Arab world can improve TQM with IT

A recent study has revealed that the Arab world has a dismal 0.77% of the global ISO certifications, in sharp contrast to China's share of 13.49% and lags behind in total quality management (TQM). IT could bridge the quality gap says a vendor.

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By  Maddy Reddy Published  January 5, 2004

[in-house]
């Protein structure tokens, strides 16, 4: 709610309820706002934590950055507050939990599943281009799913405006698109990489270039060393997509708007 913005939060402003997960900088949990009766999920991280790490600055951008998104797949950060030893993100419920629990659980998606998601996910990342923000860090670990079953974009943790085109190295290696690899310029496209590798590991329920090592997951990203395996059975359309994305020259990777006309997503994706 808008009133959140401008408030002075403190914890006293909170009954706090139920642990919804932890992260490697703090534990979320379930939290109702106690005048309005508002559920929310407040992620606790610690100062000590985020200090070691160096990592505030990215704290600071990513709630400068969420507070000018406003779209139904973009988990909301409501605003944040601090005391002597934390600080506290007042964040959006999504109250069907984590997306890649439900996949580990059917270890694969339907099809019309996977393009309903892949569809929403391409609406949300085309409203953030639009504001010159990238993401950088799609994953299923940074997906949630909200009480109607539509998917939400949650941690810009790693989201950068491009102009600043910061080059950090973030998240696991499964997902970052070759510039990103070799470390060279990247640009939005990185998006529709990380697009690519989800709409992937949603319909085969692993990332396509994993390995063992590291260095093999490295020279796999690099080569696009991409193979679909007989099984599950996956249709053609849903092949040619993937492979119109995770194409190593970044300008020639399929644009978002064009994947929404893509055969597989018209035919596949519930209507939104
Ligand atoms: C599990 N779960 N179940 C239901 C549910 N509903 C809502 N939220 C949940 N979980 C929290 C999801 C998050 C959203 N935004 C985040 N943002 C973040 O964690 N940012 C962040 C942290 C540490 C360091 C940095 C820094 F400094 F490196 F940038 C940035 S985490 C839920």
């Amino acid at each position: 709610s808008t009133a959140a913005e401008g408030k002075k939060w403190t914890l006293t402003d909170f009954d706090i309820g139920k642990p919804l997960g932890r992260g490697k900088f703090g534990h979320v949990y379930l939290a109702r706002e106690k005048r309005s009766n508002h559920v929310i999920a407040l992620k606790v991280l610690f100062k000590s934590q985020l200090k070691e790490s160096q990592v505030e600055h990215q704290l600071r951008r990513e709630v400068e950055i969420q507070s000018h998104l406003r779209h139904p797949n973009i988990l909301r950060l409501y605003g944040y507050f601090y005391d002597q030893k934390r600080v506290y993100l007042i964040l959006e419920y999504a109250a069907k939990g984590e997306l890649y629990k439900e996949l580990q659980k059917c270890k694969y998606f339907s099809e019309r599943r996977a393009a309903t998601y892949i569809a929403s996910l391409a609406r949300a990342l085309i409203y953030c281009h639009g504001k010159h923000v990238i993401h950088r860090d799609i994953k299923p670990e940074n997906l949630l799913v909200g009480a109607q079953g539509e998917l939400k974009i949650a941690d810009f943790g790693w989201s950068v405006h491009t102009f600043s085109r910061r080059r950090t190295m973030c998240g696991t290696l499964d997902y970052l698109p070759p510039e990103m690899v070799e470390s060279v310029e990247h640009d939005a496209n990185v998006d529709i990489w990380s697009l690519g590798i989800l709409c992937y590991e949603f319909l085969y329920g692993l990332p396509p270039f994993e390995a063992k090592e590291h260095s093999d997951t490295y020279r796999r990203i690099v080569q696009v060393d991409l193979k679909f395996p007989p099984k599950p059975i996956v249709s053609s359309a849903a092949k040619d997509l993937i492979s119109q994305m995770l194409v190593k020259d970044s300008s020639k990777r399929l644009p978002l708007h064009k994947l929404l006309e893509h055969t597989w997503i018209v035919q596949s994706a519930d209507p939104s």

The Arab world's poor performance in quality control management, as exemplified in the low number of ISO 9000 certifications acquired by Arab countries, can be best met by adopting best-of-breed IT solutions says application server vendor BEA systems. A recent study has revealed that Arab countries lag behind when it comes to ISO 9000 certifications, as compared to developed and developing nations. The Arab world has a dismal 0.77% of the global ISO certifications, in sharp contrast to China's share of 13.49%. “One of the most effective methods of streamlining management procedures and ensuring quality, is the adoption of automation across all departments of an enterprise. However, outdated IT systems, incompatible IT components, inefficient IT management that cannot optimise the use of the company's IT systems often defeat the best of strategies,” says Diyaa Zebian, regional manager, Middle East & Egypt, eSolutions BEA. ISO 9000 is a set of standards and guidelines brought out in 1987.It covers the processes concerned with the design, development and delivery of a product or a service and includes software, hardware and IT services and provides guidelines for the control and assessment of the process for attaining quality performance. “The Arab world may have performed poorly on international benchmarks, but they are now presented with more innovative tools to bridge the gap. This will certainly help Arab countries catch up with the rest of the world in the field of total quality management,” adds Zebian.

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